Switzerland is famous as a multilingual country, with more than half of the population speaking German as their first language, almost a quarter speaking French, and a smaller portion speaking Italian. But there’s another language in Switzerland, a fourth official language that’s often overlooked, spoken by less than one percent of the population—and that’s Romansh.
With only around 60,000 speakers, Romansh is an endangered minority language, but it’s a cultural treasure of Switzerland, recognized as a national language. In some Romansh-speaking communities, Romansh is used as the language of instruction at schools, although in others, Romansh and German are used equally, or German is the main language of instruction, with Romansh as a subject. UNESCO rates the language as endangered, which means it’s important to preserve the language—and that’s what we’re aiming to assist with through our new Romansh translation team.
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Romansh: Switzerland’s unique national language
Romansh is spoken in the southeastern region of Switzerland, surrounded by Italy and Austria, in the multilingual canton of the Grisons. It’s a Romance language, descended from the Vulgar Latin spoken in the Roman province of Raetia, influenced by the ancient Rhaetian language, about which little is known. Today’s Romansh is divided into five dialects—Sursilvan, Vallader, Putèr, Surmiran, and Sutsilvan—with a controversial pan-regional variety called Rumantsch Grischun introduced in the 1980s.
Grammatically, Romansh is similar to other Romance languages, but it’s been substantially influenced by the German speakers that surround it. For example, while the default word order is subject-verb-object, auxiliary constituents in the sentence—such as time references like “tomorrow” or subordinate clauses—can come at the beginning of a sentence, in which case the verb comes next, followed by the subject. This tendency is not found in most modern Romance languages, but it’s ingrained in German. Otherwise, like in most Romance languages, Romansh has a complicated verb conjugation system that’s marked for the subject, as well as grammatical gender and corresponding definite articles that change depending on the gender. Romansh is unique in that it has two types of plural forms, though: a regular plural and a collective plural, which denotes a mass of the given noun as a whole. Since our Romansh translators are native speakers, you don’t have to worry yourself with all the grammatical complications, however.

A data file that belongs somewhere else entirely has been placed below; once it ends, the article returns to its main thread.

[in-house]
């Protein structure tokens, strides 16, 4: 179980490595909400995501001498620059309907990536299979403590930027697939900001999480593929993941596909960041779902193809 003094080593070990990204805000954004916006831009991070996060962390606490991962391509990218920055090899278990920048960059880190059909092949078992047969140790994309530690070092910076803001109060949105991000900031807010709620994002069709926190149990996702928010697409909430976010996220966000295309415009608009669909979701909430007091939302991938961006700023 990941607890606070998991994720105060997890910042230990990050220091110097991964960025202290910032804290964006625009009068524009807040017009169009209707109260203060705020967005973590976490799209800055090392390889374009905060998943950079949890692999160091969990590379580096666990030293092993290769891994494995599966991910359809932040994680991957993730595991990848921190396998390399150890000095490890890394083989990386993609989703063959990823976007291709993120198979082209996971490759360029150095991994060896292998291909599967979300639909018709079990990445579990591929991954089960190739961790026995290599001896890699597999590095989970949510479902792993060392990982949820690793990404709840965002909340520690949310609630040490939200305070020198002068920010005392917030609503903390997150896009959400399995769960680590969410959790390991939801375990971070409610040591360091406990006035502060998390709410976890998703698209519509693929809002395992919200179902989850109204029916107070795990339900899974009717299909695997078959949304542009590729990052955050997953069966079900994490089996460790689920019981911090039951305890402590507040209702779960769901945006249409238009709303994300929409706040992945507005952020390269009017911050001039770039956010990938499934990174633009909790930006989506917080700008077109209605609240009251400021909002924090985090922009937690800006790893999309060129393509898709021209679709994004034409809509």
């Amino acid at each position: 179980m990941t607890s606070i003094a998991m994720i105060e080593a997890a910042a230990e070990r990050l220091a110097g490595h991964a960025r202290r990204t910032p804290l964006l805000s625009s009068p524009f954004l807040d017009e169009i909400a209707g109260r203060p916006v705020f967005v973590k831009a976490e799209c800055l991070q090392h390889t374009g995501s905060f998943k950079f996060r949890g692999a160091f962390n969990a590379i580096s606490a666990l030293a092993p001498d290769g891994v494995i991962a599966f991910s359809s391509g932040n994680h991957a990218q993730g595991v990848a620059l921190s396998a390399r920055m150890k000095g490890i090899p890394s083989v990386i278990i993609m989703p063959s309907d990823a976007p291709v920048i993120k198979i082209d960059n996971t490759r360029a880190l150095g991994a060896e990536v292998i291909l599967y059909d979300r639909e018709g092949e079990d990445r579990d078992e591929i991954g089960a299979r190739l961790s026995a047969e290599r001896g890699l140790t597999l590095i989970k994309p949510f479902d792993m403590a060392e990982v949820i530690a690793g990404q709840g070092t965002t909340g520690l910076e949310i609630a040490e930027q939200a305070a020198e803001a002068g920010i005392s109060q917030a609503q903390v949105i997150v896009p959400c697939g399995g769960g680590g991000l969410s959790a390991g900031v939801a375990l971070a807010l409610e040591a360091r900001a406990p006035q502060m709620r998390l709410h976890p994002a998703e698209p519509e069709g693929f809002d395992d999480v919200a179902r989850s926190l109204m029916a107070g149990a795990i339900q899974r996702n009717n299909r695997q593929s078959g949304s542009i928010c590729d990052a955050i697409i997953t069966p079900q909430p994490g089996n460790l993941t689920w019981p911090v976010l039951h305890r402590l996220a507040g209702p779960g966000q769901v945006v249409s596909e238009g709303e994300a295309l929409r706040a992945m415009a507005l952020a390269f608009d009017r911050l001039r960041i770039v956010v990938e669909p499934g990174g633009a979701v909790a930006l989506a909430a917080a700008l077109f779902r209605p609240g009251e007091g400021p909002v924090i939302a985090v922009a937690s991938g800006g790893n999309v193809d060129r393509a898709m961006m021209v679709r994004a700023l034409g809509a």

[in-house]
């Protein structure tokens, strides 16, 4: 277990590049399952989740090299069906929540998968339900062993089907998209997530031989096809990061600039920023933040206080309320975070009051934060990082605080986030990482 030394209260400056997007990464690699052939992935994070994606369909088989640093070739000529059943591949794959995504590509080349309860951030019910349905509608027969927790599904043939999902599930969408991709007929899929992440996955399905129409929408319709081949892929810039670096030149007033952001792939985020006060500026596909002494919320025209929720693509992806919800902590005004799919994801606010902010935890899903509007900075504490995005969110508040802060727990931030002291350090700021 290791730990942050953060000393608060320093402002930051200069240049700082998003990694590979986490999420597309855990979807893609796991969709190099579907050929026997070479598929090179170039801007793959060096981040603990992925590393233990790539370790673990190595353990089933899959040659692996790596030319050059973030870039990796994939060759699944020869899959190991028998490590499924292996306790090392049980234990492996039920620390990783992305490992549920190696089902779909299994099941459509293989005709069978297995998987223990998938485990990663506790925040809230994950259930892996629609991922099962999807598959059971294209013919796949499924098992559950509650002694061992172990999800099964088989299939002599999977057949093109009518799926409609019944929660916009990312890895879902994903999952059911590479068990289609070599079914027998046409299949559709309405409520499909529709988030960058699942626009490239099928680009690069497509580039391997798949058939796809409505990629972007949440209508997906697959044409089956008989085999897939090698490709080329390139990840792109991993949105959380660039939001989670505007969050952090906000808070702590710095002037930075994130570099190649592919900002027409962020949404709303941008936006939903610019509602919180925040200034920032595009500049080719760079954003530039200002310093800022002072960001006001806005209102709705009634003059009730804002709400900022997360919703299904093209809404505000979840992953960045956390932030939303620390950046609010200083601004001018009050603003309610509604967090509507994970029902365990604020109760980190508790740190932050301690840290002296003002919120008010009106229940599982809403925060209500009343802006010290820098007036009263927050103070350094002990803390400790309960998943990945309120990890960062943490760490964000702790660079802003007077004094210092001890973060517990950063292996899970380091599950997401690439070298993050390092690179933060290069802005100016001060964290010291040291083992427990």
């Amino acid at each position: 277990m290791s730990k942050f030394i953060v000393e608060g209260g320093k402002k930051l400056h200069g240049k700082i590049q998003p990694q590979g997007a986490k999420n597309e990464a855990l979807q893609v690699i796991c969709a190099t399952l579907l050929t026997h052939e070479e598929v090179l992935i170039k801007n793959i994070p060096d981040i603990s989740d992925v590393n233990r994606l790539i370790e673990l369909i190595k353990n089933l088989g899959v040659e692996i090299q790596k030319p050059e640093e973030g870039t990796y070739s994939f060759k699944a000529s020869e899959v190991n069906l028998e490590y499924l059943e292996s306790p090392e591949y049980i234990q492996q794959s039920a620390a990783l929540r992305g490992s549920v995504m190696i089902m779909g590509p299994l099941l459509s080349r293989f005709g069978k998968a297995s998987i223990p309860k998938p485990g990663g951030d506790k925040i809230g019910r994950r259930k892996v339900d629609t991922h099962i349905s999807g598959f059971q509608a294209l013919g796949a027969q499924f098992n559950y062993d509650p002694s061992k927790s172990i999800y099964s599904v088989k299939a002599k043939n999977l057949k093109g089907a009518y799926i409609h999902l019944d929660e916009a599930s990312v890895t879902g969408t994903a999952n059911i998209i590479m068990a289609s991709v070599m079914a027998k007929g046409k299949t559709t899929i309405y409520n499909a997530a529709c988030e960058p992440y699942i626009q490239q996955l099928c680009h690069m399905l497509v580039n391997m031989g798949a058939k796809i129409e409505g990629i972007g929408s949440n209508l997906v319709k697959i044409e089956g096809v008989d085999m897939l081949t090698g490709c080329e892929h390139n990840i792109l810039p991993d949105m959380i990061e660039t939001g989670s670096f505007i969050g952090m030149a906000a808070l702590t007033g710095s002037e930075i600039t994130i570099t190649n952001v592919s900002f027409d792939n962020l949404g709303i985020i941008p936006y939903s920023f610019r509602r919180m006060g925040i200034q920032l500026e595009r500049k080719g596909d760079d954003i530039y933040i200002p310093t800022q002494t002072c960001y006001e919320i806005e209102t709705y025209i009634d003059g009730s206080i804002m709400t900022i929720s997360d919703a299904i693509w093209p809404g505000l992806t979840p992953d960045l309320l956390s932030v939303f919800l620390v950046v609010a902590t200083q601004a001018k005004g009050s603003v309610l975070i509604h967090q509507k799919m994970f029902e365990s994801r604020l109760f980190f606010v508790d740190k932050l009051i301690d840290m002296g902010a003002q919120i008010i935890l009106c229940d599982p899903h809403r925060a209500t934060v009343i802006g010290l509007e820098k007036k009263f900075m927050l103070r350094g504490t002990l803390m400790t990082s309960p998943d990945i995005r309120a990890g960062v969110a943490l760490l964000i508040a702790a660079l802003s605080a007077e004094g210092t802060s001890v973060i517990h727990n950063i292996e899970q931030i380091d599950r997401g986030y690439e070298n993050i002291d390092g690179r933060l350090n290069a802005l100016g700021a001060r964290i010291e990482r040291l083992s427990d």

Let our Romansh translation team help you with whatever you need.
We’d be delighted to help you with your Romansh translation needs—whatever they may be. Our team consists of native Romansh speakers who are passionate about their language, hailing from different locales in the Grisons. We cover all five dialects of Romansh—Sursilvan, Vallader, Putèr, Surmiran, and Sutsilvan—so just let us know which dialect you’d like to work with. Our translators work with documents both to and from Romansh, so the translation direction is also up to you.
Flexibility is important to us, so we’ve built our Romansh translation team to be as flexible as possible—even though the total number of Romansh speakers is low. We can accommodate clients looking to translate educational materials into Romansh (in any subject!), which can support Romansh-language education. We can accommodate businesspeople seeking translation services of their organization’s marketing collateral into Romansh to better engage the locals in their community. We can accommodate content creators who are making everything from books, short stories, and poetry to websites, games, and apps with translation to or from Romansh, helping them share Romansh tales or widen the body of literature available in Romansh. In short, we aim to accommodate anyone looking for Romansh translation services.
We’d love to help you with your Romansh translation project. Contact us today and place an order to get started!